Keeping It Cool

You are a secret agent with the latest in gadgetry; superbly handy weapons and an array of fashionably handsome disguises. Your counterpart and nemesis, Doctor Mayhembert, the most insidious villain on the face of this planet, has decided to plunder our society with an obscure rationale which calls for immediate action. After jumping from your masterfully crafted and weapon loaded sporty car, you dodge a few bullets, capture the villain and save the day, all while “keeping it cool”.

OK, maybe you are not a secret agent, but it is still your responsibility to keep it cool. You are an electrical engineer tasked with a stepper driver design which will source so much current, heat is starting to become a problem. That’s your Doctor Mayhembert! How can you keep it cool?

Most integrated drivers out there will be packaged leaving a large metal pad exposed, which can then be used as a means to release heat out of the package and away from the die. For example, devices like the DRV8811, DRV8818, DRV8824/25 (just to name a few) are built into HTSSOP packages with an exposed PowerPAD at the bottom. This PowerPAD is soldered into a large copper structure in the board, with the intention of providing a path for heat to flow away from our Power Stage. In other words, the power stage’s PCB becomes its own heat sink.

When I design motor control modules, such as the AE-STPR8811 or the AE-MegaMotor, I basically flood the entire top and bottom layers with copper. These modules are two layer boards, 2 oz copper density, which is the best I can do to enhance the heat sinking effect for these modules.

Unfortunately, there is so much you can do with a copper fill and increased density to provide a meaningful heat sinking effect. In this type of implementation, as current approaches its rated maximum value, and the ambient temperature is much more than 25C, chances are the driver will not be able to sustain current output, with the thermal protection taking over shortly after. This means a rupture in the motor control operation and it is to be avoided at all costs!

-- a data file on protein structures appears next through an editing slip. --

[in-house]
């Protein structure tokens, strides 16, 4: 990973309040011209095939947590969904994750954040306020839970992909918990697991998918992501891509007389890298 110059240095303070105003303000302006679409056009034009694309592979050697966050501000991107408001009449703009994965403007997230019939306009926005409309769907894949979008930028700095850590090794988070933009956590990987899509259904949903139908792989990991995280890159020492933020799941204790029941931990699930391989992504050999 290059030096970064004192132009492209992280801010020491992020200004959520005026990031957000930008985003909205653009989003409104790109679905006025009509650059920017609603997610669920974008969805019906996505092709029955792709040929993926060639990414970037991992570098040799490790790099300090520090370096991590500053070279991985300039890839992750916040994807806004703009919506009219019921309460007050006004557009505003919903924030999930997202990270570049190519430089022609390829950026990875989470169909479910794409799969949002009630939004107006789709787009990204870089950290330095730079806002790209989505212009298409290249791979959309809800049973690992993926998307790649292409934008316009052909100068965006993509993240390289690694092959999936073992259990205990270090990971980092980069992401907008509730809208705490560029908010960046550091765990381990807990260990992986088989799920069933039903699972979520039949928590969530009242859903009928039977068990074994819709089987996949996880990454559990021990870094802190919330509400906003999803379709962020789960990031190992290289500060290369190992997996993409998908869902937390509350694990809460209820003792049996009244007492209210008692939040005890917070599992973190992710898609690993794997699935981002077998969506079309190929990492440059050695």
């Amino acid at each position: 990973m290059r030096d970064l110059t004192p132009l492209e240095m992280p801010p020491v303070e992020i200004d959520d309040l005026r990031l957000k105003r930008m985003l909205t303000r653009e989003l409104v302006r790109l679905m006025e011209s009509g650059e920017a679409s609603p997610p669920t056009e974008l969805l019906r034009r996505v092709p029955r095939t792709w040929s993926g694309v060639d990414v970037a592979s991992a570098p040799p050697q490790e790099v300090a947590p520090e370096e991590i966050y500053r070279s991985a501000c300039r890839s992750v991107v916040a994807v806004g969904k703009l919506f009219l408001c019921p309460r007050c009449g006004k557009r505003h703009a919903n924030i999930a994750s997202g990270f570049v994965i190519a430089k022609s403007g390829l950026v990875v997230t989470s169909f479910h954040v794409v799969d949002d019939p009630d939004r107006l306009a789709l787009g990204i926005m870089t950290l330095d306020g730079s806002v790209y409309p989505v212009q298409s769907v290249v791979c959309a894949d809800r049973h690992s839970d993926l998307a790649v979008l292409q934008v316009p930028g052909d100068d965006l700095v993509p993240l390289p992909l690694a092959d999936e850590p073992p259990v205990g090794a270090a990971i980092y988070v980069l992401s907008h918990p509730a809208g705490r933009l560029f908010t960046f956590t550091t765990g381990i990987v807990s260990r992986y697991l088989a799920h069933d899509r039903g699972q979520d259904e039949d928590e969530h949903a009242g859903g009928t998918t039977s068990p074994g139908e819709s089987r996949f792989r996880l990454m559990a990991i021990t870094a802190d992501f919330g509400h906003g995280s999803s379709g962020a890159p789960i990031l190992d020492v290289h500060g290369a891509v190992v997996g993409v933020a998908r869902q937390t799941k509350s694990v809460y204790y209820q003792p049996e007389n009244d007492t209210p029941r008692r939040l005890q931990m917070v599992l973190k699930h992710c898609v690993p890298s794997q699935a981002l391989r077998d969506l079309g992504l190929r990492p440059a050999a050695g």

The solution I see most people trying to employ is applying an air foil, epoxy glued to the top of the device in question. Allow me to tell you this is not going to work well at all. The plastic material in which the die is enclosed, has a poor thermal conductivity which means removing heat through this medium will be painfully slow, not to mention highly inefficient. The truth remains: the best way to release the heat out of the device is through the PowerPAD!

So what can we do?

A few months ago a young inventor from TEM Products Inc. sent me a sample of a recent inspiration he had decided to pursue. This idea is based on a copper cylinder, better known as a PowerPeg TM, which solders directly into the power stage’s PowerPAD through an opening at the bottom of the board. To the PowerPeg we bolt an air foil, which decreases the thermal impedance to impressive levels. Figure 1 shows a concept drawing of how to attach the PowerPeg and respective air foil into a PowerPAD based device and board.



 Figure 1: PowerPAD based device meets its savior, the PowerPeg based air foil.

 To give you an idea of the improvements associated with this novel method of interfacing a heat sink into the PowerPAD, I took one of my modules and redesigned it to accept the peg and the air foil. The result was the AE-STPR8818-TP, which remains a small sized module capable of supplying even more than rated current at the same time it remains cooler. Did I say more than rated current? Did I say it actually runs cooler? I guess we will need to take a look at some numbers to make some sense into that last statement.

The DRV8818 is rated at 2.5A but its Over Current Protection is actually set at 3.25A. The device is rated at 2.5A because with conventional copper flooding techniques this is pretty much all you can do. In this case, running the motor at 2.5A and ambient temperature at 25C (VM = 24V, 8 degrees of microstepping, Step Rate = 1000 Steps Per Second, Mixed Decay, 1.4 us TBLANK, 47 us TOFF, etc.), will give you a case temperature of about 90-100C. Increase the current to 3A, and you are now dealing with temperatures soaring into 120-130C. If the ambient temperature was 50C, a rather typical scenario, the device would be nearing its temperature protection set point, jeopardizing motion control integrity.

With the heat sink, however, we get a completely different thermal picture. Even at 3A, the device is not hotter than 50-60C. Figure 2 shows a thermal capture of the AE-STPR8818 (no PowerPeg based Heat Sink) and the AE-STPR8818-TP (with PowerPeg technology).


Figure 2: AE-STPR8818 (left) and AE-STPR8818-TP (right) thermal capture

 In conclusion, the device will run cooler at 3A with the heat sink than it will run at 1.5A without it. Now if you ask me, that is some 007 worthy technology!

For more information on PowerPeg based modules, feel free to visit my web page at For more information on the PowerPeg heat sinking system, feel free to visit TEM Products website.

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